While our grantees were busy creating textbook-free programs, ancillary resources for existing textbooks, and other open educational resources (OER) projects, BCcampus was taking steps to uphold and improve the quality of the B.C. Open Textbook Collection. In 2017 the B.C. Open Textbook Project team began calling on subject-matter experts to evaluate curated books being considered for the collection. Open textbook staff attended Articulation Committee meetings to both inform members about open textbooks and gather input on the needs of specific disciplines and programs. The introduction of the Report an Error form that year allowed instructors and students to more easily inform BCcampus about a mistake in an open textbook.

By 2017 instructors who had adopted open textbooks for their courses — and the librarians, teaching and learning staff, and others who supported them — had become more knowledgeable and adept in using OER, and their requests for help from the B.C. Open Textbook Project team reflected this. In response BCcampus developed more advanced support resources, such as the Adaptation GuideAdoption GuideOER Student Toolkit, and Pressbooks Guide. When many faculty authors moved beyond the basics of using Pressbooks, BCcampus introduced Pressbooks Training Webinars with both introductory and intermediate sessions scheduled each term.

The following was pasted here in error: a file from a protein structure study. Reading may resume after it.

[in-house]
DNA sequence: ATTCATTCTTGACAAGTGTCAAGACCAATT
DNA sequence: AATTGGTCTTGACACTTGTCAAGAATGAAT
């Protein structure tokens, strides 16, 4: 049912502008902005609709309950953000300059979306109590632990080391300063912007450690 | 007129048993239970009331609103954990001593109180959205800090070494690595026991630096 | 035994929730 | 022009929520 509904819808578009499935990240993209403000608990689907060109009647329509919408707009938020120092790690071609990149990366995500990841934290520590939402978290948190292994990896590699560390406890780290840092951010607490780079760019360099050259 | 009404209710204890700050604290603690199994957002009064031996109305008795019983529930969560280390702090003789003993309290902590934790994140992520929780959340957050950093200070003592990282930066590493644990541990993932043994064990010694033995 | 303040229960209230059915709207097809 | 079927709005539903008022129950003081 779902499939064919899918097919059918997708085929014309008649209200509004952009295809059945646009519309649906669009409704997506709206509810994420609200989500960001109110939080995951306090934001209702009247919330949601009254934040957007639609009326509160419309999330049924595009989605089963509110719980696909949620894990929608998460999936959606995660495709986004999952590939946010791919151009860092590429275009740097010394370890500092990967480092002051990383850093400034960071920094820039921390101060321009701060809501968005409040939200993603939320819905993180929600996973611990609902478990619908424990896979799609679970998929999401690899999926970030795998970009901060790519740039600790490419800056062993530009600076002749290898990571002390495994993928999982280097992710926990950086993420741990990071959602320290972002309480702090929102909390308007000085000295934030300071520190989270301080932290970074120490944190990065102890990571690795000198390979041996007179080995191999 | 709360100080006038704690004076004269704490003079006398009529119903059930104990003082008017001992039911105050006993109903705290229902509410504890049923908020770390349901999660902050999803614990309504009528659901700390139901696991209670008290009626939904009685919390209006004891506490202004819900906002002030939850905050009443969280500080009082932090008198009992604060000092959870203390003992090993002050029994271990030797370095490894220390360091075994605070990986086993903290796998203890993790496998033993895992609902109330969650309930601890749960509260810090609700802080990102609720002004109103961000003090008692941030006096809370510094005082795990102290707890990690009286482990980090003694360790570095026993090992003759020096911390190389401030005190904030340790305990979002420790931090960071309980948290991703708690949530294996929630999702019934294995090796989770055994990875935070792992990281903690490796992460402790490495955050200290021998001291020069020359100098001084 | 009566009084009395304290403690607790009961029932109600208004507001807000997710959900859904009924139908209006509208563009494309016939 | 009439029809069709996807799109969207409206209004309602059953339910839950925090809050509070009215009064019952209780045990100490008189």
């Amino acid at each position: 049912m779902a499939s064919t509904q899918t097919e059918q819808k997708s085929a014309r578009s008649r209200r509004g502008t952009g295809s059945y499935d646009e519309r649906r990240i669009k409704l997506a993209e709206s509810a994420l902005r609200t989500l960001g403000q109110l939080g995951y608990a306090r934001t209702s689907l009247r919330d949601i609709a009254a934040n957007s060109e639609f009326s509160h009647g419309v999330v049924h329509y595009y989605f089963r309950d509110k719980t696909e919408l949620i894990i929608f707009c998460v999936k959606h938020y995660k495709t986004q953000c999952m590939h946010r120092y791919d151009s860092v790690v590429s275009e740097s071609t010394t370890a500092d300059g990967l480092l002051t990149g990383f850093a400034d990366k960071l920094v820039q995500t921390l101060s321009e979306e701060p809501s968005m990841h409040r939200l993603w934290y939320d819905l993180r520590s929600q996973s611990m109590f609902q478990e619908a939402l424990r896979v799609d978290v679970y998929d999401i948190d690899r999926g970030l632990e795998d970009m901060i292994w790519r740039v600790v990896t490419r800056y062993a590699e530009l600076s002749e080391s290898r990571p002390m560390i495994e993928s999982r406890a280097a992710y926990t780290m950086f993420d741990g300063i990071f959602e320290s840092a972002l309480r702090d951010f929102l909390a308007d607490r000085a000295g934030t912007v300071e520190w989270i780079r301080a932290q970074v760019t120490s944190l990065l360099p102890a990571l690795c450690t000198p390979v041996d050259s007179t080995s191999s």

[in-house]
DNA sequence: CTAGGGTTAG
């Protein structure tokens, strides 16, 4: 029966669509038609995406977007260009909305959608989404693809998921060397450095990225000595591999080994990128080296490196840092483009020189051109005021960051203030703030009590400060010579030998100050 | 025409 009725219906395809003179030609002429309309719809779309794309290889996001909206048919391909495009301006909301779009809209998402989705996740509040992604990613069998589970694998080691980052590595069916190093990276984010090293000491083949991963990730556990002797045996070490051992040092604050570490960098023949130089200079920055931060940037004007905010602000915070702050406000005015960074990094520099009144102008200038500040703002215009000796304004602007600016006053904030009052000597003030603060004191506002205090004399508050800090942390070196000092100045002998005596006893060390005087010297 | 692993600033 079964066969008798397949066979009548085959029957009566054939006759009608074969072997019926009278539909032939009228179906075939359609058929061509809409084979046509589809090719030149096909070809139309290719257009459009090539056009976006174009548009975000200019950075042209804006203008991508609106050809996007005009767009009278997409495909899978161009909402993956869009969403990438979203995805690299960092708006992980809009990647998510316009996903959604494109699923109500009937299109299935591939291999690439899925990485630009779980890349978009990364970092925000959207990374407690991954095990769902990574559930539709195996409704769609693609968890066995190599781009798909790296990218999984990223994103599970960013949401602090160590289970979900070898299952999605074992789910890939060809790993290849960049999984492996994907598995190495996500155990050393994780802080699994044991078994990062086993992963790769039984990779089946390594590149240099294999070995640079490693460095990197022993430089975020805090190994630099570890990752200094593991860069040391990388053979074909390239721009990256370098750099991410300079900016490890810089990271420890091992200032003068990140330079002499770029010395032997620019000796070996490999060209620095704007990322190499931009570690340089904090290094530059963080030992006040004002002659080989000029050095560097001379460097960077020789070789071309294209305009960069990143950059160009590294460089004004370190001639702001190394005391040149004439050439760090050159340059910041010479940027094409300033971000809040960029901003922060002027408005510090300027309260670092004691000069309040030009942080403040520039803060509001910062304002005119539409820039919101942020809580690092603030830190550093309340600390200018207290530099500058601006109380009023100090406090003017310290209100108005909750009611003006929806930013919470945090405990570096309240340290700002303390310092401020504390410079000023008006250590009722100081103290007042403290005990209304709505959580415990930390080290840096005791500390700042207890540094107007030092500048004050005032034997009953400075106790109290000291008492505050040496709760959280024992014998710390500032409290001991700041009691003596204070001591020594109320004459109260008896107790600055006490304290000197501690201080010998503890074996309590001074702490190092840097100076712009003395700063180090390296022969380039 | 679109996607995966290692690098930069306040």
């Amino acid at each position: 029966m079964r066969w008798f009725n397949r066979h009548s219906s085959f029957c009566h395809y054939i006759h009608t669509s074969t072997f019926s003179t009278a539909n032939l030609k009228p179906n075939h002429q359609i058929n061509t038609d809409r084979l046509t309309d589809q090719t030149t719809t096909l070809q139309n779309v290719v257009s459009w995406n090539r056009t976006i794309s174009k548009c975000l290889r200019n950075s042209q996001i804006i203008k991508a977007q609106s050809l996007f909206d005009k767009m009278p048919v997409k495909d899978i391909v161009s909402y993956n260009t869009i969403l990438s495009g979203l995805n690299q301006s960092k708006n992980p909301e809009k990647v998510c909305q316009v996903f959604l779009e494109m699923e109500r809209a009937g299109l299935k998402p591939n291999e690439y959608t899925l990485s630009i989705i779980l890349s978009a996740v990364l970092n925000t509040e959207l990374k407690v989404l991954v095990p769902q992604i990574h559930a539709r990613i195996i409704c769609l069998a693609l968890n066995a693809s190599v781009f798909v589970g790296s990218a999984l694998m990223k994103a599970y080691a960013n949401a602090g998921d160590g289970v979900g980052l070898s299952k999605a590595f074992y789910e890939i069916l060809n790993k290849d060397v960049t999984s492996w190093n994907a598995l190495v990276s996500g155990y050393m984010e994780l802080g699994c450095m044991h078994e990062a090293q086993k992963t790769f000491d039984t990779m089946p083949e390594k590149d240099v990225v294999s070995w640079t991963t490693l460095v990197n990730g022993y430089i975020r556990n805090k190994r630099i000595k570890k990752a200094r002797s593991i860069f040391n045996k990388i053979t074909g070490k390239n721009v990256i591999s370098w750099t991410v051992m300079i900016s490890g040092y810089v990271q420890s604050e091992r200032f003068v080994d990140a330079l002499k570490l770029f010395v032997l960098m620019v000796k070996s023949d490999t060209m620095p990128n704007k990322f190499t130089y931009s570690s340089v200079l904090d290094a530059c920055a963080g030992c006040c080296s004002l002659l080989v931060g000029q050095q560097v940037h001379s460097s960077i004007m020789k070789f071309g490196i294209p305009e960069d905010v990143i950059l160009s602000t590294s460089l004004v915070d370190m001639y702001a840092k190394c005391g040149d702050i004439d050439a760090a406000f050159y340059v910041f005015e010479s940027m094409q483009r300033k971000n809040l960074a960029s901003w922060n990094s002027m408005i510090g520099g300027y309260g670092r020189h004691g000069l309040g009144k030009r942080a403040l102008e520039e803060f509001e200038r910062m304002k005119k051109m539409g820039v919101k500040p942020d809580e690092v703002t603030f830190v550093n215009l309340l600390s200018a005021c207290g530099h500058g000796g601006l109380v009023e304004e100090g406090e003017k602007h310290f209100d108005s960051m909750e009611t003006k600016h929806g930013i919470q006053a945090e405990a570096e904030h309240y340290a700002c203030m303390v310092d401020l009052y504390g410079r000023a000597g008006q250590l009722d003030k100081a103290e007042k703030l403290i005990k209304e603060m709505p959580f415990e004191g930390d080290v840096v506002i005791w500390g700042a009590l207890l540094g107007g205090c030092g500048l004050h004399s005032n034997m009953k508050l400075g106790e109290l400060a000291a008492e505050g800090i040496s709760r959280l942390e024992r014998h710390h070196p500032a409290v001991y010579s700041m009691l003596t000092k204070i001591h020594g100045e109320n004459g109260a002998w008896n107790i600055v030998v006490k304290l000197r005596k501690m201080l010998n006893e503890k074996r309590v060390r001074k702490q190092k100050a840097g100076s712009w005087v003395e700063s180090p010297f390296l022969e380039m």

In an effort to encourage inter-institutional support, sharing, and collaboration in open education, communities of open education practitioners were launched for physics and psychology.  

Open Education on Campus

In addition to B.C. Open Textbook Project trainings and webinars, open education events in 2017 were increasingly offered by the province’s post-secondary institutions. For example, in honour of Science Literacy Week, libraries from BCIT, Kwantlen Polytechnic, Simon Fraser University, and University of British Columbia (UBC) hosted a Wikipedia Edit-a-thon in which post-secondary students, staff, and researchers were invited to edit and add content to the free and openly licensed Wikipedia encyclopedia.

So many institutions were forming open education working groups in 2017 to support OER work on their campuses that BCcampus set up the B.C. Open Education Working Group listserv to assist with cross-institutional working-group communication. That same year, several individuals from B.C.’s working groups began planning the Working Group Guide, an effort led by BCcampus secondees Lucas Wright from UBC and later Krista Lambert from the Justice Institute of British Columbia.

In 2017 BCcampus began to officially recognize the dedication and contributions made to open education in B.C by individuals or teams in the post-secondary sector with the BCcampus Award for Excellence in Open Education. Since then, 44 individuals and teams from 19 B.C. post-secondary institutions and organizations have received this award.

This year marks the tenth anniversary of the launch of the B.C. Open Textbook Collection, and we’re celebrating the collection all year long. Stay tuned for the next post in our B.C. Open Textbook Collection Through The Years series as we revisit the milestones from 2018. Always get the latest information on news and events by subscribing to the BCcampus newsletter.